Instagram: the media where people post the best versions of themselves, the outlet where the ratio of followers vs following determines your popularity and the place where vanity has its own kingdom. Now, don’t get me wrong. I acknowledge that there are plenty of talented people in Instagram whose posts showcase their skills and peak potential and it’s both mesmerising and motivating to look at. But the number of these posts is almost negligible to the number of posts from “Instagram Influencers”. The moment you start following even one of these influencers, your news feed will be filled with posts about their perfect beauty, aesthetic styles, and brand endorsements. Beauty is in the eye of the beholder, physical beauty is superficial and what really matters is who you are on the inside: all this preach-talk mostly comes from ridiculously attractive influencers as they post these as captions underneath their stunning photos on Instagram. Some of these photos have to showcase how good they naturally look, whilst having first exfoliated and moisturized their face.Some of these have to show off some cute and trendy outfits, while they bend and curve their body to look more appealing. And of course, the “candid” photos are a must, in which they will still look picture-perfect. More than half of these gorgeous pictures are taken by a professional photographer or a high resolution phone camera, after spending hours trying to find the right lighting and angles to pose in. Then these photos will be edited using filters and Photoshop to accentuate certain features before uploading it to the feed.
The struggle to look effortless is ironic and in turn, these posts set unreal perceptions in our minds about what is considered to be beautiful. If you’re Kylie Jenner, you definitely have all the time and means to be able to post pictures of yourself, looking flawless and chilling on your patio with a Mimosa in your hand. And if a mere commoner can’t afford to look that good in their posts, they curse their own miserable appearances by being brainwashed by these influencers’ impractical standards of beauty.There is something scintillating about having an aesthetic theme in one’s Instagram feed. A wide shot of frolicking on the beach as the sun goes down, a close-up shot of sitting beside a window while looking over at the view of the city from a five-star hotel, a panorama shot of mountains and lakes; the general public love a good aesthetically pleasing photo. In order to achieve the perfect artistic capture, it is essential to have a good eye for photography and easy access to appealing scenery and locations. Getting the best creative shots don’t really require much more than being able to afford travelling on a monthly basis. And of course, the influencers have to look as humble as possible in the photos for having the luxury of staying at international destinations. Finally, these pictures need to display the ultimate beauty of nature by meddling with the contrast and saturation.It could be possible that, the origin of the term FOMO originated from Instagram. Not everyone’s lives are as exciting as these influencers because they are normal people. This very normalcy stems out envy and misery in common people as they continue to scroll through their feed to see posts of lives that they can only dream to have. These aesthetic pictures not only bring out the “love” from people’s double taps, but they also throw out their appreciation for their own lives.By basically selling their worth and value off to social media through their beauty and aesthetics, Instagram influencers seed out to brands in the hope of a collaboration. Companies follow and run the algorithms of what kind of audience members follow a particular influencer and what their image portrays on social media. If the influencer is young and athletic, they cater more towards gym-conscious people. If the influencer is a beauty guru, their audience absolutely loves makeup. If the influencer reviews food on a daily basis, their followers are all food-lovers. Thus, agencies of specific companies sponsor these influencers to promote their products and brands, make campaign ads and that’s how the majority of Instagram influencers get paid by their posts.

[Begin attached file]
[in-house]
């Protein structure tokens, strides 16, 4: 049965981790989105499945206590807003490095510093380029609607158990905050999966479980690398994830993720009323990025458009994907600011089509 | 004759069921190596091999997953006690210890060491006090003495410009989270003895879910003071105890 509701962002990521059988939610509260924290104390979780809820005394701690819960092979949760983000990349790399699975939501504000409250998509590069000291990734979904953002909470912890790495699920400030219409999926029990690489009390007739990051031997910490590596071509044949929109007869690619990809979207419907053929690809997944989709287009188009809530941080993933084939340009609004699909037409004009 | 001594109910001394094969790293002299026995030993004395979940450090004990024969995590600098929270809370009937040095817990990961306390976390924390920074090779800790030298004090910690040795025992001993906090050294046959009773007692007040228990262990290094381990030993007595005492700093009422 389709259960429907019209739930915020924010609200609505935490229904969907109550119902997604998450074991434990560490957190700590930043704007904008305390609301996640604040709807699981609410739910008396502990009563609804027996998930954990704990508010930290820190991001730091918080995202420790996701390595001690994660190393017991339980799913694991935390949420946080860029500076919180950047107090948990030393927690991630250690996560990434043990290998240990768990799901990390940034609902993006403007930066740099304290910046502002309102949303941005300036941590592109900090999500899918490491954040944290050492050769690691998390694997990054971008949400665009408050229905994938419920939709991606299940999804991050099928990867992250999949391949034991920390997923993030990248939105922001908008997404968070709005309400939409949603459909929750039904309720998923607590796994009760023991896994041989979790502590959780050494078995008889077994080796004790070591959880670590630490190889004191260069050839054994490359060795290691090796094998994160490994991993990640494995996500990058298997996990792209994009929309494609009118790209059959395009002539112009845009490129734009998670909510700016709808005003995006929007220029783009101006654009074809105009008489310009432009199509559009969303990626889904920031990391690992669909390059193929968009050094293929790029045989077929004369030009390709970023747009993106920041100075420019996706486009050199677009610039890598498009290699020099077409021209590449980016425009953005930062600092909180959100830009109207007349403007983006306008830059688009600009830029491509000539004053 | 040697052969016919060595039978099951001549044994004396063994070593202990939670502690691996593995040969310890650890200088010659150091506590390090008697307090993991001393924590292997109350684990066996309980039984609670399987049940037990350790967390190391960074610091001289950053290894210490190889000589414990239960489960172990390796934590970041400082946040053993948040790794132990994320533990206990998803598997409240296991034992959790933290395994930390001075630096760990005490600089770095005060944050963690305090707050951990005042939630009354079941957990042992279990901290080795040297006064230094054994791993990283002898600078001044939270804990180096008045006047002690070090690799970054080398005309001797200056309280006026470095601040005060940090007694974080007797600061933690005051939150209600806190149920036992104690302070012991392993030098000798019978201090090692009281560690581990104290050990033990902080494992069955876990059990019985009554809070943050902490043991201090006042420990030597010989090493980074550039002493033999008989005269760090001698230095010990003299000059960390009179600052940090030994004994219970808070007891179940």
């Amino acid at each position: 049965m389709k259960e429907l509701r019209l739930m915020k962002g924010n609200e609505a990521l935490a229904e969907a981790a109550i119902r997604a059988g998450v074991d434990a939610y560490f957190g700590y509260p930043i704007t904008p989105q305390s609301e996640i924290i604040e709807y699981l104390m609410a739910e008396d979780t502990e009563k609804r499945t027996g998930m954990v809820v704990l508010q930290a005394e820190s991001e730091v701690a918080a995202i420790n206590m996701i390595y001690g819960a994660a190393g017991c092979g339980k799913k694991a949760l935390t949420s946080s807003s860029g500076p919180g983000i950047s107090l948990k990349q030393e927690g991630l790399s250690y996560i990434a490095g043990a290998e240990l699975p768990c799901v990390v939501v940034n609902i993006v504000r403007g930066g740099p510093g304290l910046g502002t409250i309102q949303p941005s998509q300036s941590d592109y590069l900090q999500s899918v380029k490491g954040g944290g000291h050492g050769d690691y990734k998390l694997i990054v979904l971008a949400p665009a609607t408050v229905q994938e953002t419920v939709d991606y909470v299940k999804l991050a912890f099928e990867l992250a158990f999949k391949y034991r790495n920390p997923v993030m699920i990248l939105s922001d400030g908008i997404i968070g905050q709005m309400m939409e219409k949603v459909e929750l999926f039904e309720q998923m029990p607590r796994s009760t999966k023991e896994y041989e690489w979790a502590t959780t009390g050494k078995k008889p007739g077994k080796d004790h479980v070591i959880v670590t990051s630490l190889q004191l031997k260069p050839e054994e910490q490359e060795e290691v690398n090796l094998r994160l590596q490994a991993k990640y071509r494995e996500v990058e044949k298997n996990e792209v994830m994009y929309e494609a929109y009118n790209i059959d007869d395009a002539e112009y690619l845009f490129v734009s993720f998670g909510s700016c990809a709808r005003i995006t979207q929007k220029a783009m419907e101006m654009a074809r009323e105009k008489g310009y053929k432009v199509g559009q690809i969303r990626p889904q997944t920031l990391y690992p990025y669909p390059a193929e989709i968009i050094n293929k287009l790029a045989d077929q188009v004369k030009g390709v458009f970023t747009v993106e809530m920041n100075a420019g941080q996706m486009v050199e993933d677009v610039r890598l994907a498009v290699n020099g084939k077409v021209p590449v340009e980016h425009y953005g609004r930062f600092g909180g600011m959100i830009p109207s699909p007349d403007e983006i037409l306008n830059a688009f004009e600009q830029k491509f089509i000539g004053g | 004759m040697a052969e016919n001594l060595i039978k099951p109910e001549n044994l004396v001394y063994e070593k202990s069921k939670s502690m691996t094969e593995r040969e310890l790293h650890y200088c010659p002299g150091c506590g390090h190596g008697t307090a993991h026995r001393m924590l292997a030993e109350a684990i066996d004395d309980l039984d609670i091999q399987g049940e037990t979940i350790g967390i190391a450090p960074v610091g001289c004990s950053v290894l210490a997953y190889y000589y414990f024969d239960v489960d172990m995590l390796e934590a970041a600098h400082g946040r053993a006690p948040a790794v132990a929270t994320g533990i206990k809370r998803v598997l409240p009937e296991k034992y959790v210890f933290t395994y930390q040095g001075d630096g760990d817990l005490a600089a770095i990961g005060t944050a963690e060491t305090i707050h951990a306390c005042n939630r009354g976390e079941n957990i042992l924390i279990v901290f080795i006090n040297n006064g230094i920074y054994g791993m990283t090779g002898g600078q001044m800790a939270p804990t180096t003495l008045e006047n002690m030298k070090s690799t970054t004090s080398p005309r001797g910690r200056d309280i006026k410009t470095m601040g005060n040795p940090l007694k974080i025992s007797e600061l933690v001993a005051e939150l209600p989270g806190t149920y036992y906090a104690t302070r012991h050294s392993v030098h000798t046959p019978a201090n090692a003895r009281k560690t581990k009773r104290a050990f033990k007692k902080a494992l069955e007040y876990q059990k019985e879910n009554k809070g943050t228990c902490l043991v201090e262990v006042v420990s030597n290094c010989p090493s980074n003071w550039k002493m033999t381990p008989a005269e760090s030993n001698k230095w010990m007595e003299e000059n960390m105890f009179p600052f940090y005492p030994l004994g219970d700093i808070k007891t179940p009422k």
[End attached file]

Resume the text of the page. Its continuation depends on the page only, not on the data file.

The media has a field day if they get to cover ad campaigns and sponsorships, especially of these Influencers, because the common mass loves to get more content out from them. Some influencers use this power to make a positive impact, while others get publicity out of controversies. For example, our beloved Tahsan Khan, recently made an ad with MyGP about how he learnt sign language to communicate with students in a special school and received countless positive responses on Instagram posts about it. On the other hand, Salman Muqtadir received a lot of hate and also boosted up his Instagram followers by posting a rather controversial picture on Instagram in order to promote his song “Obhodro Prem”.
Yes, we are surrounded by social media and are absolutely dependent on each platform. Influencers will constantly feel the need to be validated and they will post accordingly. And they will receive that validation from us, be it positive or negative, no matter how miserable their posts make us feel about our common lives. The general public eats up anything that’s showcased as glamorous, even if it’s impractical and self-deprecating and Instagram influencers use this to their own benefit.